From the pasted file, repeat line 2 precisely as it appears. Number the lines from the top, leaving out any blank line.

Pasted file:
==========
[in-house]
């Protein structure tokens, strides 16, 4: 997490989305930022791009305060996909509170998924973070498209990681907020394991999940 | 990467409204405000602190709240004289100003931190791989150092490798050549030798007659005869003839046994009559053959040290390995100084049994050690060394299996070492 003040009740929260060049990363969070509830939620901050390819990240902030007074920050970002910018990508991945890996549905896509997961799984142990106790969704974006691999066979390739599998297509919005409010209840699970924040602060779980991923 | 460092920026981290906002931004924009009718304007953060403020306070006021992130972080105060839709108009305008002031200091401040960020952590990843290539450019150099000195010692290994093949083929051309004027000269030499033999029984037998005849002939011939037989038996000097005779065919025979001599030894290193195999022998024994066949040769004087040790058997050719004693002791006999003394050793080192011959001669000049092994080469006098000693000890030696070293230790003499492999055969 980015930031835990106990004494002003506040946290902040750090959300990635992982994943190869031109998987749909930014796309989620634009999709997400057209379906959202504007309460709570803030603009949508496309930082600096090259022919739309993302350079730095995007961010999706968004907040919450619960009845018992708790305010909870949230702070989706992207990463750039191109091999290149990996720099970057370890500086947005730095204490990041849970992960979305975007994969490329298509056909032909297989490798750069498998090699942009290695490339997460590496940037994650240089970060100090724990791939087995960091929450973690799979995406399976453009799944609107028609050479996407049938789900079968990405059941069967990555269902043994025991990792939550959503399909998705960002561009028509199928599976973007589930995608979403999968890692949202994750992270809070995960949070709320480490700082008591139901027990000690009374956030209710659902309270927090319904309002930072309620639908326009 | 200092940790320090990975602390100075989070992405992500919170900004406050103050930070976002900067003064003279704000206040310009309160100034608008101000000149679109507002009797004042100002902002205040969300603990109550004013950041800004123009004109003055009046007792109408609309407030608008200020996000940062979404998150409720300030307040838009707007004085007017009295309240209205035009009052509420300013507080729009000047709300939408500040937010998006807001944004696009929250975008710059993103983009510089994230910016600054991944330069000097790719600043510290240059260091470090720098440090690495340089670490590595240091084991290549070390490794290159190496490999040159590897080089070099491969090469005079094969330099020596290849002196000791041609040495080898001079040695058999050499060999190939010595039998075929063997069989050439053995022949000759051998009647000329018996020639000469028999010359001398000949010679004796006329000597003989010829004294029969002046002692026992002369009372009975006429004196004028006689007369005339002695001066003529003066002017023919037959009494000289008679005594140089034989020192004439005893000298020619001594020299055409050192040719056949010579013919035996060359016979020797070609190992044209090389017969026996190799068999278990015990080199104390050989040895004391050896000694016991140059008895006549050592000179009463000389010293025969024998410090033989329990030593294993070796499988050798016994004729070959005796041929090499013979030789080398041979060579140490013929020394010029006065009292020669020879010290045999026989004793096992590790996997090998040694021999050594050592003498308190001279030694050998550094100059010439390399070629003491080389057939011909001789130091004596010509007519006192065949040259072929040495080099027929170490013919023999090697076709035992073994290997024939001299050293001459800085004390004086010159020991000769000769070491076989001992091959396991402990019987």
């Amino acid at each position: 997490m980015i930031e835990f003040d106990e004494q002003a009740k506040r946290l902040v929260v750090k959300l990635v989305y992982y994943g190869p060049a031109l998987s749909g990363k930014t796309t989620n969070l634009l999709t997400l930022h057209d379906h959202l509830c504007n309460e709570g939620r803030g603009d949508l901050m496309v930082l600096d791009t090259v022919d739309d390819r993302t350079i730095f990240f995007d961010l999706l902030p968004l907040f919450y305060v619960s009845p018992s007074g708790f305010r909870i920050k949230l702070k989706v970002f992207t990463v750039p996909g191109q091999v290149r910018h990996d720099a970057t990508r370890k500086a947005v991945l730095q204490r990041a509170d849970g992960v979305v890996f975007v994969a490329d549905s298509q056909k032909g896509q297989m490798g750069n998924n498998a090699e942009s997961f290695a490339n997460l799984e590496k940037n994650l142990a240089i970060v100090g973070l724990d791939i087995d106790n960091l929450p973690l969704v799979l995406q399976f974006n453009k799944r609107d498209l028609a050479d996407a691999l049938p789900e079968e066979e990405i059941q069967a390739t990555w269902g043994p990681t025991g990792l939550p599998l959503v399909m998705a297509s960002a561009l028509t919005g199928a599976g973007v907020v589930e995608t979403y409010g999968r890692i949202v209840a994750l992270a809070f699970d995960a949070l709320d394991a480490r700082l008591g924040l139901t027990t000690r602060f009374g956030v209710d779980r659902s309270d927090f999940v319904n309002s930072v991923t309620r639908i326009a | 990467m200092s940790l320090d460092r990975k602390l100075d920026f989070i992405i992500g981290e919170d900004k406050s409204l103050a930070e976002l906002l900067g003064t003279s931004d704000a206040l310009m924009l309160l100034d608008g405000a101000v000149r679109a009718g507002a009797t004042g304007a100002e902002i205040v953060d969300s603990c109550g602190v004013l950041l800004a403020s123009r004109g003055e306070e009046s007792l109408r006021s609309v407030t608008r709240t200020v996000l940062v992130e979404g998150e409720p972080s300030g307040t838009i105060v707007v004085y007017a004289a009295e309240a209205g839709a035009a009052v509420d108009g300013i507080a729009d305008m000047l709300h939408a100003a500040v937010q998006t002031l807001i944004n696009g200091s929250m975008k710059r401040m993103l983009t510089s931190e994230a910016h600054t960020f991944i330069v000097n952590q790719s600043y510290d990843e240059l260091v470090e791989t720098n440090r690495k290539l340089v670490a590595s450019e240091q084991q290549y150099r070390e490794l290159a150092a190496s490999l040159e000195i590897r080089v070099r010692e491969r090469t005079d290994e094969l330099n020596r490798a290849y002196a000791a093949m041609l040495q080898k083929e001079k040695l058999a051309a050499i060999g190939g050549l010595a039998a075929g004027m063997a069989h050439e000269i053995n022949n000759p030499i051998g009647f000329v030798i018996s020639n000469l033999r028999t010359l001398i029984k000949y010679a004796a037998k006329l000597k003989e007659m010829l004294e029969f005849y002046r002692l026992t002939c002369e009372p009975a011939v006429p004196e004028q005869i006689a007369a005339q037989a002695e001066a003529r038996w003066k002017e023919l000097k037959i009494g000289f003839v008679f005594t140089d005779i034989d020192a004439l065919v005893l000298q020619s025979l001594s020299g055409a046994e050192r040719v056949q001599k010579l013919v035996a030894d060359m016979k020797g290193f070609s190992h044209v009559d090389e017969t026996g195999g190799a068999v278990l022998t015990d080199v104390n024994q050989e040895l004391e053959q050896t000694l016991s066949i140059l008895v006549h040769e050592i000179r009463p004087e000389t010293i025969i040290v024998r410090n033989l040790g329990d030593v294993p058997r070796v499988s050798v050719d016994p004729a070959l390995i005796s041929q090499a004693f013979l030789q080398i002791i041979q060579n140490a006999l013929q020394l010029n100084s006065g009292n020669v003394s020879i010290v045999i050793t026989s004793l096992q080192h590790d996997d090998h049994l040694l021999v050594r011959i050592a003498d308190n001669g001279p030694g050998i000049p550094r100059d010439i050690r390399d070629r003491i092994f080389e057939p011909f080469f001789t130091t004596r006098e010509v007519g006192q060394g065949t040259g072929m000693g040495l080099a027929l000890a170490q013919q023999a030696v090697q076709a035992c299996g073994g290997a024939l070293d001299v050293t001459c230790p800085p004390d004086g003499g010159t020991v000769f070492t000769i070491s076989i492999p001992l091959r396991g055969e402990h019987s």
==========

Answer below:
């Protein structure tokens, strides 16, 4: 997490989305930022791009305060996909509170998924973070498209990681907020394991999940 | 990467409204405000602190709240004289100003931190791989150092490798050549030798007659005869003839046994009559053959040290390995100084049994050690060394299996070492 003040009740929260060049990363969070509830939620901050390819990240902030007074920050970002910018990508991945890996549905896509997961799984142990106790969704974006691999066979390739599998297509919005409010209840699970924040602060779980991923 | 460092920026981290906002931004924009009718304007953060403020306070006021992130972080105060839709108009305008002031200091401040960020952590990843290539450019150099000195010692290994093949083929051309004027000269030499033999029984037998005849002939011939037989038996000097005779065919025979001599030894290193195999022998024994066949040769004087040790058997050719004693002791006999003394050793080192011959001669000049092994080469006098000693000890030696070293230790003499492999055969 980015930031835990106990004494002003506040946290902040750090959300990635992982994943190869031109998987749909930014796309989620634009999709997400057209379906959202504007309460709570803030603009949508496309930082600096090259022919739309993302350079730095995007961010999706968004907040919450619960009845018992708790305010909870949230702070989706992207990463750039191109091999290149990996720099970057370890500086947005730095204490990041849970992960979305975007994969490329298509056909032909297989490798750069498998090699942009290695490339997460590496940037994650240089970060100090724990791939087995960091929450973690799979995406399976453009799944609107028609050479996407049938789900079968990405059941069967990555269902043994025991990792939550959503399909998705960002561009028509199928599976973007589930995608979403999968890692949202994750992270809070995960949070709320480490700082008591139901027990000690009374956030209710659902309270927090319904309002930072309620639908326009 | 200092940790320090990975602390100075989070992405992500919170900004406050103050930070976002900067003064003279704000206040310009309160100034608008101000000149679109507002009797004042100002902002205040969300603990109550004013950041800004123009004109003055009046007792109408609309407030608008200020996000940062979404998150409720300030307040838009707007004085007017009295309240209205035009009052509420300013507080729009000047709300939408500040937010998006807001944004696009929250975008710059993103983009510089994230910016600054991944330069000097790719600043510290240059260091470090720098440090690495340089670490590595240091084991290549070390490794290159190496490999040159590897080089070099491969090469005079094969330099020596290849002196000791041609040495080898001079040695058999050499060999190939010595039998075929063997069989050439053995022949000759051998009647000329018996020639000469028999010359001398000949010679004796006329000597003989010829004294029969002046002692026992002369009372009975006429004196004028006689007369005339002695001066003529003066002017023919037959009494000289008679005594140089034989020192004439005893000298020619001594020299055409050192040719056949010579013919035996060359016979020797070609190992044209090389017969026996190799068999278990015990080199104390050989040895004391050896000694016991140059008895006549050592000179009463000389010293025969024998410090033989329990030593294993070796499988050798016994004729070959005796041929090499013979030789080398041979060579140490013929020394010029006065009292020669020879010290045999026989004793096992590790996997090998040694021999050594050592003498308190001279030694050998550094100059010439390399070629003491080389057939011909001789130091004596010509007519006192065949040259072929040495080099027929170490013919023999090697076709035992073994290997024939001299050293001459800085004390004086010159020991000769000769070491076989001992091959396991402990019987």